The thing is Jesus doesn’t run from the desert. Jesus could have walked out in 40 days. Jesus didn’t flee from God’s will even when it was uncomfortable and challenging. Jesus even allowed himself to be challenged by his enemy in that place.

I think this teaches us something about the role of desert in our life and how we should respond to it. First we shouldn’t flee. When we encounter hardship and dry times in our life, we may be tempted to flee from them. This may lead us to seek comfort in the world. Instead, I think the answer is to be still. Rather than run, we should quiet our hearts and minds and be still right where we are. This will allow God to find us. This puts us in the place to experience what God wills for us in the desert. It also demonstrates that we trust God. If God wills a desert time, then show we trust God by leaning into it instead of running from it. 

Secondly, when we encounter a desert period in our life, we should be bold. When Jesus does leave the desert following the arrest of John the baptist, he begins to boldly proclaim his role and mission in the world. Jesus comes to call us to repent, join the movement of the Kingdom of God, and boldly believe in the good news that Jesus is here to save us from death. Whatever reason the Spirit of God has for driving us into the desert, we are being formed to go and boldly proclaim the good news that Jesus is Lord. 

If the desert is ultimately a gift from God to form us into courageous sons and daughter in faith, then when we experience it, we must be still and when we exit, be bold. 

Live It: Take out our phone, open whatever calendar app you use, and schedule a 30 minute meeting with you a God for sometime this week. During that time, sit in silence, be still, and wait for God to speak to you. Make some intentional desert time this week. (If you haven’t figured out what you are doing for Lent this year, maybe commit to this once a week or 15-20 mins a day?)

Sunday Readings for February 21st, 2021.

Go-To Guy

If my snowblower won’t start, I call Brandon. When I need to haul a bunch of stuff, I call my friend Jim. When I have a question about how the economy works (or which piece of scripture best suits a question), I text Todd. These are just some of my Go-To Guys. To be honest, my list of Go-To Guys is really quite long.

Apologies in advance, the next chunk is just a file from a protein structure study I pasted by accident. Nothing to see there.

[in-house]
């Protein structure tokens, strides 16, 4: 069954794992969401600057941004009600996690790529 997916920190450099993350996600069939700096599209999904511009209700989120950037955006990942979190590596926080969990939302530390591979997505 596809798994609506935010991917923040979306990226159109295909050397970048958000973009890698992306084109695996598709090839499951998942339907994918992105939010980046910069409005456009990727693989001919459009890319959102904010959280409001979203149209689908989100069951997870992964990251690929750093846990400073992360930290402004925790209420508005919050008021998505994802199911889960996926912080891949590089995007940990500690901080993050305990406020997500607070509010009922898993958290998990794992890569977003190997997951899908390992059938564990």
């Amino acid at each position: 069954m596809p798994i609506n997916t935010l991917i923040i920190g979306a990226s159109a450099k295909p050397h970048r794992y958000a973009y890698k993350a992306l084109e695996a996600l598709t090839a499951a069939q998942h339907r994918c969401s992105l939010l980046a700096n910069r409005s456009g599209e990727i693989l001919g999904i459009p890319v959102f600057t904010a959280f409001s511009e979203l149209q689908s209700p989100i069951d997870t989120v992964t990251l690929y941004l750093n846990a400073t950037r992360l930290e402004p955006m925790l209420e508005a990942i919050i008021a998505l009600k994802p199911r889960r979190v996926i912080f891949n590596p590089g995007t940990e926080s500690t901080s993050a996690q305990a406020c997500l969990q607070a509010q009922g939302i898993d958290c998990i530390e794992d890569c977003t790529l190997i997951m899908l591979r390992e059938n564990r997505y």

A Go-To Guy is the someone you call when you need help with something for which you are not the expert. More than that, a Go-To Guy is someone you can 100% rely on and you know that they will are willing to help even when it isn’t convenient for them. When something goes wrong, you can lean on a Go-To Guy. When something goes right a Go-To Guy is someone you want to celebrate with. And of course, Go-To Guys aren’t just gentlemen. We have plenty of Go-To Gals as well. 

In the gospel this Sunday, Jesus goes to Simon and Andrews house. Simon’s mother-in-law has a fever. This fever was life threatening. Mark’s gospel tells us, “They immediately told him about her.” When it comes to the sick, possessed, or ailing, Jesus is the disciples Go-To Guy. 

Jesus heals Simon’s mother-in-law and she gets up and starts making dinner. 

When word spreads the entire town starts bringing their possessed and sick to Jesus. He heals and frees one person after another. Later after spending the pre-dawn hours in prayer, Jesus explains to his disciples that preaching and healing is the purpose for which he has come. Jesus’ mission is to be the world’s Go-To Guy. 

The word that got me in this Sunday’s gospel is “immediately.” It wasn’t just that Jesus was the Go-To Guy for the disciples. They went to him immediately. 

What is our first instinct when it comes to going to Jesus? When do we go to him? Why do we go to him?

It seems to me that Jesus is our Go-To Guy for life and death. When it comes to eternal joy in the face of suffering and death, Jesus is our Go-To Guy. The key is that we turn to him immediately. He is the first call. Jesus is our primary healer. Don’t wait, run to him, immediately. 

Live It: For 1 week try a new way to pray – micro prayers. In addition to your normal prayer routine, go to Jesus with your prayers immediately and briefly. For Example: When you go to drive somewhere – Thank God your car started. Pray for someone you pass on the street. Pray for everyone inside a medical building you pass. Pray for the children when you pass by a school. Thank God for beauty when you see a snow covered tree. Make Jesus your Go-To Guy in the small stuff too. 

Sunday Readings for February 7th, 2021.

Abandoned.